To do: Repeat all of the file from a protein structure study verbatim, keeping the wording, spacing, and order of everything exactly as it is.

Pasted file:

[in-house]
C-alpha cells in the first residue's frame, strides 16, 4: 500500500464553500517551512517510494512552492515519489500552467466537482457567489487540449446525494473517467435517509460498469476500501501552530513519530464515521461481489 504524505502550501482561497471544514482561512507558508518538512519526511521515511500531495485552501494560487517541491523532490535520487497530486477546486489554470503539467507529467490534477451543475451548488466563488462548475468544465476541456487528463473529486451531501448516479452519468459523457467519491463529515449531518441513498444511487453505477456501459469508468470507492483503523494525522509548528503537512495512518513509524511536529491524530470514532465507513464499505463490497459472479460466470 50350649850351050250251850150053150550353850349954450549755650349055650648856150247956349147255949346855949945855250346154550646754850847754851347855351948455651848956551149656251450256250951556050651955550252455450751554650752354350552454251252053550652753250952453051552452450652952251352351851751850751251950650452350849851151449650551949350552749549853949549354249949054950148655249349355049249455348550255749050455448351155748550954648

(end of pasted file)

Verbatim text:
[in-house]
C-alpha cells in the first residue's frame, strides 16, 4: 500500500464553500517551512517510494512552492515519489500552467466537482457567489487540449446525494473517467435517509460498469476500501501552530513519530464515521461481489 504524505502550501482561497471544514482561512507558508518538512519526511521515511500531495485552501494560487517541491523532490535520487497530486477546486489554470503539467507529467490534477451543475451548488466563488462548475468544465476541456487528463473529486451531501448516479452519468459523457467519491463529515449531518441513498444511487453505477456501459469508468470507492483503523494525522509548528503537512495512518513509524511536529491524530470514532465507513464499505463490497459472479460466470 50350649850351050250251850150053150550353850349954450549755650349055650648856150247956349147255949346855949945855250346154550646754850847754851347855351948455651848956551149656251450256250951556050651955550252455450751554650752354350552454251252053550652753250952453051552452450652952251352351851751850751251950650452350849851151449650551949350552749549853949549354249949054950148655249349355049249455348550255749050455448351155748550954648